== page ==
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PAUL closes in Western Market
By Ella Mitchell, Staff Writer • April 22, 2024

Students join SJP rally to amplify Palestinian voices across campus

A+student+organizer+for+Students+for+Justice+in+Palestine+said+SJP+has+committed+the+past+year+toward+organizing+for+Palestine+in+the+face+of+%E2%80%9CZionist+repression+and+discrimination.
Jennifer Igbonoba | Staff Photographer
A student organizer for Students for Justice in Palestine said SJP has committed the past year toward organizing for Palestine in the face of “Zionist repression and discrimination.”

Nearly 30 protesters rallied for Palestinian rights in Kogan Plaza on Friday afternoon, the finale of Students for Justice in Palestine’s Israeli Apartheid Week amplifying political education and cultural celebration surrounding Palestinian resistance.

Student organizations like Black Defiance, Jewish Voice for Peace, and Students Against Imperialism joined Students for Justice in Palestine at the rally, the culmination of a week of panels and workshops focusing on Palestinian culture and education on the Israel-Palestine conflict. A student organizer for Students for Justice in Palestine, who requested anonymity because Palestinian protesters are often targeted, said SJP has committed the past year toward organizing for Palestine in the face of “Zionist repression and discrimination.”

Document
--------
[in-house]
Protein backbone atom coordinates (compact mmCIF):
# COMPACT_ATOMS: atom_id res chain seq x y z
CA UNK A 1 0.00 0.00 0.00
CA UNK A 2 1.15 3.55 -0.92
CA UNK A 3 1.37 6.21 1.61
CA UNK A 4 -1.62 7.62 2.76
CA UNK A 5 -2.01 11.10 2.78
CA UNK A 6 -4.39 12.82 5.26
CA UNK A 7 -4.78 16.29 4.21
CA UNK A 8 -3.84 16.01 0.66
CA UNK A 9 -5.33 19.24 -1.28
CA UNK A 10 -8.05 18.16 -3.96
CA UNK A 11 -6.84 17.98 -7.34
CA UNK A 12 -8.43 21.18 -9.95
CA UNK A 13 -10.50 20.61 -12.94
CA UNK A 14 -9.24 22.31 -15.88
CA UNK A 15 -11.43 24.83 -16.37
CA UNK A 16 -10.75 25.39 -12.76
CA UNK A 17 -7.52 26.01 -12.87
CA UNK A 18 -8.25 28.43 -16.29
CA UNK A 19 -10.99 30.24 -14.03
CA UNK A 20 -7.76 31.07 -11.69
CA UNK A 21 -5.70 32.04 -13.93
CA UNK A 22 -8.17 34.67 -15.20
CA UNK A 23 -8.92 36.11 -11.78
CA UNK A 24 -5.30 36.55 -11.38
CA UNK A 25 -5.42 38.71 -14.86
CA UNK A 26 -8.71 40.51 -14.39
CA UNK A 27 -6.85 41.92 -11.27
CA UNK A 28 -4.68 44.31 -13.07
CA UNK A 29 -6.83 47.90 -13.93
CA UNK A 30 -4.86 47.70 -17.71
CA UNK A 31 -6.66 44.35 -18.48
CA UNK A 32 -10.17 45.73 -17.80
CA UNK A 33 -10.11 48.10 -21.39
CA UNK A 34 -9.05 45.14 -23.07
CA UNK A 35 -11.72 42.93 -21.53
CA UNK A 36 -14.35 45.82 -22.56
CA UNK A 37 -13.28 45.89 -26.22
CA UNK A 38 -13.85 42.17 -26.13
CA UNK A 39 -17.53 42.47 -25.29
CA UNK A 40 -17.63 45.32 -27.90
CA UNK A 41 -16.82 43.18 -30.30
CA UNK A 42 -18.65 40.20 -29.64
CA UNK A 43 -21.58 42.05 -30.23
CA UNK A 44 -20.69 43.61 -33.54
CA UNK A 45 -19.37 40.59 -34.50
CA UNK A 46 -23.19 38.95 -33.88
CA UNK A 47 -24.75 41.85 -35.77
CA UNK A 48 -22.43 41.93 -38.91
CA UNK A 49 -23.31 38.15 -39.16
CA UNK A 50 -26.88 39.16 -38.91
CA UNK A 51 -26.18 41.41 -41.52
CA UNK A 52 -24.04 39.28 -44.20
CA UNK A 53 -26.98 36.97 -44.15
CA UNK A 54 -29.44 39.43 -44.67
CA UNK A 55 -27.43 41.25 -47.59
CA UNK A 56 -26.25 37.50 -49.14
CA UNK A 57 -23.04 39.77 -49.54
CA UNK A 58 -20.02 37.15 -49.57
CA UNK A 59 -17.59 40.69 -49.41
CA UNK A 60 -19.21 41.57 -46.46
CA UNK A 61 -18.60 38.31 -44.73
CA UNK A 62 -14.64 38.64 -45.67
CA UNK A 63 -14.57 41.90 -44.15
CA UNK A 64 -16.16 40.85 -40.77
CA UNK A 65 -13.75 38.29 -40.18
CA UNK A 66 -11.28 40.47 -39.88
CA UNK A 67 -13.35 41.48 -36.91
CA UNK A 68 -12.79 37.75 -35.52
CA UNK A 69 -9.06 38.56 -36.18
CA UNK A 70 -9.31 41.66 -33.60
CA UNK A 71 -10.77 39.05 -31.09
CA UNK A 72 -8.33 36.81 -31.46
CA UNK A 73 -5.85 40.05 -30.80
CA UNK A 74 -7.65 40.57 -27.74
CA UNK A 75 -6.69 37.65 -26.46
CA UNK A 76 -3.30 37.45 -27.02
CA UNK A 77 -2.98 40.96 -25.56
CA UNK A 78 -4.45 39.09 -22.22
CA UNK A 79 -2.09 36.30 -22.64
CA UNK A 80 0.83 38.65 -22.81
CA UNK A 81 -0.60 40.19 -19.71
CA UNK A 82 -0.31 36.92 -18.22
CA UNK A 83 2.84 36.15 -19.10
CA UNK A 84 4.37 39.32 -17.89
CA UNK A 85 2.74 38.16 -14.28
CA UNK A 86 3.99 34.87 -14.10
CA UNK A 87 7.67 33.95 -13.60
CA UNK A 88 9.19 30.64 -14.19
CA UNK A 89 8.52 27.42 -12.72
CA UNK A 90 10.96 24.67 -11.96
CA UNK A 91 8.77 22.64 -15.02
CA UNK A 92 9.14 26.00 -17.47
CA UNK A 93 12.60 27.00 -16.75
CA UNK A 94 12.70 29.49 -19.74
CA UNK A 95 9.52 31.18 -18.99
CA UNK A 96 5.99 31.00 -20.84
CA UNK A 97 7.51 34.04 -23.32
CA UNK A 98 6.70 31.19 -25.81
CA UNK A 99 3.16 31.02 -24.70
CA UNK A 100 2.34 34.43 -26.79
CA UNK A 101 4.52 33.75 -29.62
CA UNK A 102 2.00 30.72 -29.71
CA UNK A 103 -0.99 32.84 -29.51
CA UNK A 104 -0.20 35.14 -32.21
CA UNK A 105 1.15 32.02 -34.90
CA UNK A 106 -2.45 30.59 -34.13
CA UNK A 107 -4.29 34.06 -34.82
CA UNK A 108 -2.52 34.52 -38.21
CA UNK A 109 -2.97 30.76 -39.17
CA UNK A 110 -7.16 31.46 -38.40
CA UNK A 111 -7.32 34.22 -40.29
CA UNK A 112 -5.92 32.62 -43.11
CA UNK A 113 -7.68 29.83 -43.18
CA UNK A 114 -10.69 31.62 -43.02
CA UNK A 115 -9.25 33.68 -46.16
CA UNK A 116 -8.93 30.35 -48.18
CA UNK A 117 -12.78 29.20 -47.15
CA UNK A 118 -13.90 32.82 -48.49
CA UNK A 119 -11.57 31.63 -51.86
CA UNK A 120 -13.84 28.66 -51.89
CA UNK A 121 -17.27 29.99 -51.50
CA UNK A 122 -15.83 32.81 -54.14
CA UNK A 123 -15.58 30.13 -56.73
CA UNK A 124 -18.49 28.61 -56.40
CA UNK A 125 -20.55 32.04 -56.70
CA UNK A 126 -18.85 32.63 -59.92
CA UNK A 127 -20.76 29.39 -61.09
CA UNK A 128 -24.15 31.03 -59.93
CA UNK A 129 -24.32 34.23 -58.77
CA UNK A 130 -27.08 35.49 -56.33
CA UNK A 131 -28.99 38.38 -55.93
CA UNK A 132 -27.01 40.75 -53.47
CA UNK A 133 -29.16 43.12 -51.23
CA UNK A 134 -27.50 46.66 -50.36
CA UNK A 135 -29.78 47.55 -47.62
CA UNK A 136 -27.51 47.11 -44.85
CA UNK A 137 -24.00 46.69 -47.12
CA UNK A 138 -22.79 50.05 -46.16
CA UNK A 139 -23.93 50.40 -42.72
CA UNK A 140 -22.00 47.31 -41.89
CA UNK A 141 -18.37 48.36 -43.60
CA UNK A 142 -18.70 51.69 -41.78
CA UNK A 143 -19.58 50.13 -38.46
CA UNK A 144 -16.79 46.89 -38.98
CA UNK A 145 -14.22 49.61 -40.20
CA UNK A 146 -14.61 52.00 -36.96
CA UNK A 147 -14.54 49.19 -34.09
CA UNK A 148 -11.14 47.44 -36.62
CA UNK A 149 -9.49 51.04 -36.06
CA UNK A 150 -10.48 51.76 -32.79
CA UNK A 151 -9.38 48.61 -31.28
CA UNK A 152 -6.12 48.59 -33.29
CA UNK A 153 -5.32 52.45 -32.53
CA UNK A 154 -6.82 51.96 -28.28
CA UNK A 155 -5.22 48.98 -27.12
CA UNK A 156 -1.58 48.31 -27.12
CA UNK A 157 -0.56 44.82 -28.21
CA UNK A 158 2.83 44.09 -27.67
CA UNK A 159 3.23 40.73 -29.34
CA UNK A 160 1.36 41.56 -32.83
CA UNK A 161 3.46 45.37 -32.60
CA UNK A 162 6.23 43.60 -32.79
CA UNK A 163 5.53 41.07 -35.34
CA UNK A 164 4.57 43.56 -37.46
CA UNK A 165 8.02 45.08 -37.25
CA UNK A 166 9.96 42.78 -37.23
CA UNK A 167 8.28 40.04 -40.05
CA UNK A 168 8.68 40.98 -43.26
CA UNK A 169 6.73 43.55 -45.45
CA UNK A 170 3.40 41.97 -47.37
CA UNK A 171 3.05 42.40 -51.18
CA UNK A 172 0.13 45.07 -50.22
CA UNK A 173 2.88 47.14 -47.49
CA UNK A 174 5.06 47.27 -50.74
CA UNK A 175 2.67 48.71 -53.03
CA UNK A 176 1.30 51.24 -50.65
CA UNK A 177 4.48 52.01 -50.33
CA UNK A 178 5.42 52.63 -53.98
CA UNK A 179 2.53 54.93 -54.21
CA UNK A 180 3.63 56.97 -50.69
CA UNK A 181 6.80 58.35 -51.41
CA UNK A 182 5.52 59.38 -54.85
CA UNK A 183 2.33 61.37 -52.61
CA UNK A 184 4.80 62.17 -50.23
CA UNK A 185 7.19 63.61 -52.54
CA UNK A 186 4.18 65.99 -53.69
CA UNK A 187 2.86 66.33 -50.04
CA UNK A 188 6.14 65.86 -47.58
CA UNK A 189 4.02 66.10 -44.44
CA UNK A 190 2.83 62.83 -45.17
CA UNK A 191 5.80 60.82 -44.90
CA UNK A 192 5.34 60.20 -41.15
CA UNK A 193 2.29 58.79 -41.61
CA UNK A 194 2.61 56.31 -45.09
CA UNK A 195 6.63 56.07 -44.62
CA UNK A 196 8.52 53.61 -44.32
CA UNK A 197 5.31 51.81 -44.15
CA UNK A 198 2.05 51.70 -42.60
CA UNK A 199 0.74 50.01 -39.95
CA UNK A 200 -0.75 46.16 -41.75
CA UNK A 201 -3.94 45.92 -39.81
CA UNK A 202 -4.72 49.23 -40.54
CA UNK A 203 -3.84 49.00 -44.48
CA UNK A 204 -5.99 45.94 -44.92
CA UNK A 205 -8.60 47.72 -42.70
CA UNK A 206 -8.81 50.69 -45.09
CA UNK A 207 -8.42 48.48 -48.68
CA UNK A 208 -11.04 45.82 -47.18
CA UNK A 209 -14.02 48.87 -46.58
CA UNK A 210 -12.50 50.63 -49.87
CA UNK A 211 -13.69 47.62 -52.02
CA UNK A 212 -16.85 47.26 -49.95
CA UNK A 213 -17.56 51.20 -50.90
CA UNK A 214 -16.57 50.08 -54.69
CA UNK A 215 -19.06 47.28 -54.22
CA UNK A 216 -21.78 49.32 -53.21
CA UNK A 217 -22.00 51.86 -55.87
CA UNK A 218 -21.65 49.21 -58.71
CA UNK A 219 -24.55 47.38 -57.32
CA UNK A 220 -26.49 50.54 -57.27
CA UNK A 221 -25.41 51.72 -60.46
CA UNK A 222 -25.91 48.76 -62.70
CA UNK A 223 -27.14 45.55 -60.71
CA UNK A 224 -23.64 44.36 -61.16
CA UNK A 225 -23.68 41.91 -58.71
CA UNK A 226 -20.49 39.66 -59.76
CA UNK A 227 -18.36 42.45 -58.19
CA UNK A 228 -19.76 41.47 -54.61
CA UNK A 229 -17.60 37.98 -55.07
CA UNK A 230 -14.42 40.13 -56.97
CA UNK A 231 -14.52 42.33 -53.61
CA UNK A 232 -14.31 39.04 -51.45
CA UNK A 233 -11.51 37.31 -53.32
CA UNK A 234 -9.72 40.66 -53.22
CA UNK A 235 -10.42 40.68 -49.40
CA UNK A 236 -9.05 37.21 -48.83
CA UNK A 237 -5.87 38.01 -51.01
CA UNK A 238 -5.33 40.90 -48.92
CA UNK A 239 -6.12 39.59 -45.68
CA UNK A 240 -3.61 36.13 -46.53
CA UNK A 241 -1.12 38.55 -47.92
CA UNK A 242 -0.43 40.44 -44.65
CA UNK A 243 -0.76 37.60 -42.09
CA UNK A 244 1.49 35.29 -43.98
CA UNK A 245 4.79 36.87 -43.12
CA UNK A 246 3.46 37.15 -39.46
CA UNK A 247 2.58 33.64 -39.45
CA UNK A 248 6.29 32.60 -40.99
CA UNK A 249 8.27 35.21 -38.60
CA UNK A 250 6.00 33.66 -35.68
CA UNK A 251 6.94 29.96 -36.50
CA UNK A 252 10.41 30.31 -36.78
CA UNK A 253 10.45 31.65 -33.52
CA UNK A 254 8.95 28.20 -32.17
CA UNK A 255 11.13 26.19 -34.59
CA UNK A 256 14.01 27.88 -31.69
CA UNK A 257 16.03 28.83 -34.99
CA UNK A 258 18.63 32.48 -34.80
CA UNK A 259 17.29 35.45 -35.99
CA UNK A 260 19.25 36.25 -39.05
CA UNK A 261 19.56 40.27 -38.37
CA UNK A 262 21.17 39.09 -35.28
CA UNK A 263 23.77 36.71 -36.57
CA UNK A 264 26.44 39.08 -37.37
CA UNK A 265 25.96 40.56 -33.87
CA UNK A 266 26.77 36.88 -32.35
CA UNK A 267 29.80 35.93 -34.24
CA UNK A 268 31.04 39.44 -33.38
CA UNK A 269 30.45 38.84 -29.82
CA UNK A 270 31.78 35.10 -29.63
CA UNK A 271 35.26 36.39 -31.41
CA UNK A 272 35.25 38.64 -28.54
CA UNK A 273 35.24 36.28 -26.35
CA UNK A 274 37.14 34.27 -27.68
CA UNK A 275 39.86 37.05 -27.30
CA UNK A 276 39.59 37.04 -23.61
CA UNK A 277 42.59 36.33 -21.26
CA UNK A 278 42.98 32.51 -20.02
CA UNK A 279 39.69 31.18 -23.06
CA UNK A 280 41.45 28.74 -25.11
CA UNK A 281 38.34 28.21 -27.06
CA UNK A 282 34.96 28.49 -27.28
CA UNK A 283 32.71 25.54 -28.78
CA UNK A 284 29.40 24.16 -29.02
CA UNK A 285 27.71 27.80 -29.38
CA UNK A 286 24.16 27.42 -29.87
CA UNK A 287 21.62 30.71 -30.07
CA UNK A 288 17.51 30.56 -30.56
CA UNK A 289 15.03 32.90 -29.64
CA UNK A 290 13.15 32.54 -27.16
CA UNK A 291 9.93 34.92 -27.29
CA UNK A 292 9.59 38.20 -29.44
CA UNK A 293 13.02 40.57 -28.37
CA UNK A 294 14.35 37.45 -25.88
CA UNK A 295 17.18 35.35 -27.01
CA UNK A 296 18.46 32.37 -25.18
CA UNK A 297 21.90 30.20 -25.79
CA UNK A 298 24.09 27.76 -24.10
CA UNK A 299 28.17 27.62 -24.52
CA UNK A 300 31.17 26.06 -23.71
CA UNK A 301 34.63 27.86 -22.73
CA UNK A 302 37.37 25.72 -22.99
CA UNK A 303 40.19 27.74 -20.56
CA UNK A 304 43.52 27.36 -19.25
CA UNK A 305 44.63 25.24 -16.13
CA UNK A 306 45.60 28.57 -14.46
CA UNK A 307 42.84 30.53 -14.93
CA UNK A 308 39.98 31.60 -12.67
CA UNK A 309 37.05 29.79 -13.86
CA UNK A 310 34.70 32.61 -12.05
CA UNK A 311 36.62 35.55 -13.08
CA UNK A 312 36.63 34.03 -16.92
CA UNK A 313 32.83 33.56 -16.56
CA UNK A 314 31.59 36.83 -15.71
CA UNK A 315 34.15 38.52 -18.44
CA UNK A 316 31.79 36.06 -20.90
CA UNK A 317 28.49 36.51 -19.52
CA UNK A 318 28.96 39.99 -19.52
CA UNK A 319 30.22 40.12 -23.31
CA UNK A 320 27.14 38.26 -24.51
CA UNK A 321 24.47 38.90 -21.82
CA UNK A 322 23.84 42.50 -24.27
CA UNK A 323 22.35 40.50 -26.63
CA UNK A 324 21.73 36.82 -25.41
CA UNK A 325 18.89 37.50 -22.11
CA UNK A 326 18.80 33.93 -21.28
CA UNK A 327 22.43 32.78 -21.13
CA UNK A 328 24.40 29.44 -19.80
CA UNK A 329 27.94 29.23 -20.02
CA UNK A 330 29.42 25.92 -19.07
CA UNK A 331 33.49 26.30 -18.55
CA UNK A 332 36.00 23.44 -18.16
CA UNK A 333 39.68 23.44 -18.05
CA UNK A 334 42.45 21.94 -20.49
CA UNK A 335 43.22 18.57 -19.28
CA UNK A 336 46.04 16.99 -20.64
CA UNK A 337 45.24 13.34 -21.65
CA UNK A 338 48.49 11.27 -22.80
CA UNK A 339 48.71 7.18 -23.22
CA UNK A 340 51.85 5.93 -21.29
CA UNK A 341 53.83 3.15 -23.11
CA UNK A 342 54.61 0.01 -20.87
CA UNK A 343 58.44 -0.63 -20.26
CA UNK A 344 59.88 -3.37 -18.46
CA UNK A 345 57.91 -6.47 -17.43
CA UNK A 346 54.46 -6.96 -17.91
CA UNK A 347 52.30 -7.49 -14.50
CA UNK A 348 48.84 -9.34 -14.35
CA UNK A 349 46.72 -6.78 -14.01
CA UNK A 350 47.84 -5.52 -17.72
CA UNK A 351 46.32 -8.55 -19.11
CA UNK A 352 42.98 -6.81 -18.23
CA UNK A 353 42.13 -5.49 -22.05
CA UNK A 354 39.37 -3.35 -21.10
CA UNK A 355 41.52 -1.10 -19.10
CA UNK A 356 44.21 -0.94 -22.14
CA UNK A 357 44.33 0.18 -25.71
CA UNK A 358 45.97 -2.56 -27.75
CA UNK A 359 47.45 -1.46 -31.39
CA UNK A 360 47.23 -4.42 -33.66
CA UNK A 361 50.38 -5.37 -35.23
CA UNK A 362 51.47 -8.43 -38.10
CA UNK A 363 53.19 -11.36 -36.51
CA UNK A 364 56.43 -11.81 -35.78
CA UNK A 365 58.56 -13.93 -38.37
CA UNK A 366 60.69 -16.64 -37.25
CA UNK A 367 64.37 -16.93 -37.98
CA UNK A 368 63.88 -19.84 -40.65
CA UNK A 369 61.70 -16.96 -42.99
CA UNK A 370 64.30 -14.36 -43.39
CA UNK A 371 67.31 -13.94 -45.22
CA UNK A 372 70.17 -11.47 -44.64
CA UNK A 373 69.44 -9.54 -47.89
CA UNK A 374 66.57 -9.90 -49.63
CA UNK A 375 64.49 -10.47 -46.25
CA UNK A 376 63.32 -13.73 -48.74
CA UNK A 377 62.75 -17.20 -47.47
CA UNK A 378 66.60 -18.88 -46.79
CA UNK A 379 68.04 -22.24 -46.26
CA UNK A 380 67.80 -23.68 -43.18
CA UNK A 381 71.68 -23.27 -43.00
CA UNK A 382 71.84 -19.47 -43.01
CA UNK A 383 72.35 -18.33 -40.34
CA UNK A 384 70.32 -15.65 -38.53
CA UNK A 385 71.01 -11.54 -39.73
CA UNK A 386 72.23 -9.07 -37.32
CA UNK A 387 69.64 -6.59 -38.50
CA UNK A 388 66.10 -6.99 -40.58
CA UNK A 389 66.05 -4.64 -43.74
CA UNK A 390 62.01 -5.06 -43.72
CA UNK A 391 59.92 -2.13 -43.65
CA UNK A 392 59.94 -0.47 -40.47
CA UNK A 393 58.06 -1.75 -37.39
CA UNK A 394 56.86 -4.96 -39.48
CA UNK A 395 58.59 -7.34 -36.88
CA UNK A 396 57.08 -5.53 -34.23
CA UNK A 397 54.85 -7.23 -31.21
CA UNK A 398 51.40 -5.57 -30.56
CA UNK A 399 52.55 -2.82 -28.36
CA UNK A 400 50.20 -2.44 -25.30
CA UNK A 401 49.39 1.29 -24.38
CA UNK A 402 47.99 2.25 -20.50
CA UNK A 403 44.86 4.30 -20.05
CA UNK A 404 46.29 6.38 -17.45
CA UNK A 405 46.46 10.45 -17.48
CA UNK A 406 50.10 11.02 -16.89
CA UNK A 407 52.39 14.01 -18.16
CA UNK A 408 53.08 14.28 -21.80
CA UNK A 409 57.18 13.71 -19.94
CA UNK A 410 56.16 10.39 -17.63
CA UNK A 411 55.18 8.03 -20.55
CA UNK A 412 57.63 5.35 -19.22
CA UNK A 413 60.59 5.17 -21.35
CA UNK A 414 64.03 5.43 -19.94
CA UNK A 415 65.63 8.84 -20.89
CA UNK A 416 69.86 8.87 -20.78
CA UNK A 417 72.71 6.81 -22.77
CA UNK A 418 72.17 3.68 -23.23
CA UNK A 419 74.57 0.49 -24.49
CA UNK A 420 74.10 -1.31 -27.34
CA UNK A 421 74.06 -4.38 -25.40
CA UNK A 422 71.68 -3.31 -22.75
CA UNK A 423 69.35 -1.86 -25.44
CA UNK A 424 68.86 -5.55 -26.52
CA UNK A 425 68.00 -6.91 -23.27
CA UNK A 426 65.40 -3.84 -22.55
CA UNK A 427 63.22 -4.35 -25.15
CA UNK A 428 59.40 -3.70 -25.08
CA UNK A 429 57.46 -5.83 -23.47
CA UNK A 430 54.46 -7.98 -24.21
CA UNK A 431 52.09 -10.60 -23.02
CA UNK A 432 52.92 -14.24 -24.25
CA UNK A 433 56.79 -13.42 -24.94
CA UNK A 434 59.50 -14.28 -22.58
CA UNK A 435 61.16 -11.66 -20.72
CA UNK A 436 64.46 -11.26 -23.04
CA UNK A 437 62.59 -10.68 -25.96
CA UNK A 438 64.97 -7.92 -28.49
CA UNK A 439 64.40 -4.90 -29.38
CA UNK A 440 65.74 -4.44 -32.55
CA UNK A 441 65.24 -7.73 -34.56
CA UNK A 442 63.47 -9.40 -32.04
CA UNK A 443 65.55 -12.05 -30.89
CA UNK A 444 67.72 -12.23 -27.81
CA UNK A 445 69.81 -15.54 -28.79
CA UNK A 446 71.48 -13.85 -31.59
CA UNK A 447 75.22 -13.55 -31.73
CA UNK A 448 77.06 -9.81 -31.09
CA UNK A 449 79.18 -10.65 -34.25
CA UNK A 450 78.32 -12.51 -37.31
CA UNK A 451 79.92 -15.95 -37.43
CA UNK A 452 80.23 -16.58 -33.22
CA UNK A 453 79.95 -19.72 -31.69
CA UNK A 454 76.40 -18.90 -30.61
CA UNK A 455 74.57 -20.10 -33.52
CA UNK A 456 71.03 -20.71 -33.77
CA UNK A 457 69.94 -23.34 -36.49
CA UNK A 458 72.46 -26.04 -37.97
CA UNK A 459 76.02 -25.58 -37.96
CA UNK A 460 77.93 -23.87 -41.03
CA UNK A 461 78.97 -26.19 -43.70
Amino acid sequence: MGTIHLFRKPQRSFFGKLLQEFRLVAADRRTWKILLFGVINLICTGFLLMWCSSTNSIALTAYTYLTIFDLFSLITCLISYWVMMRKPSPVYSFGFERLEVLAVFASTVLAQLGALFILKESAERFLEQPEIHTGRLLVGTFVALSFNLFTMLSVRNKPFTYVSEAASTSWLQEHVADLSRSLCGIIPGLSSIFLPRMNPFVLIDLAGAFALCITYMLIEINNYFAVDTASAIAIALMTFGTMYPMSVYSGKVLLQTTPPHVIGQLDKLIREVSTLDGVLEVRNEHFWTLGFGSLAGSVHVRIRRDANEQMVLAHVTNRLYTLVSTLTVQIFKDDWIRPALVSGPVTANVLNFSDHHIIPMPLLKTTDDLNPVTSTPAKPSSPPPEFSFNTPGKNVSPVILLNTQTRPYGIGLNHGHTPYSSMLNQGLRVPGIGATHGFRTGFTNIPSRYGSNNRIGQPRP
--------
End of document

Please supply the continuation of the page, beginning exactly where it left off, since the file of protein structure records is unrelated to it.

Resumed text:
SJP faced disciplinary charges from GW in November after student protesters led a postering campaign in October outside of GW Hillel prior to a speaker event hosted by Doron Tenne, a former Israel Defense Forces intelligence officer. The Student Rights & Responsibilities office charged SJP and its president Lance Lokas with disciplinary misconduct for alleged damage caused to concrete benches outside of the Hillel building from wheatpasting, but officials cleared SJP and Lokas of the charges in December. 

“Today, it was really a cap, a way to tie all of the events this week together to say that, ‘Look, we are active, we are not going to back down to intimidation tactics, we are here and we’re not going,” the organizer said.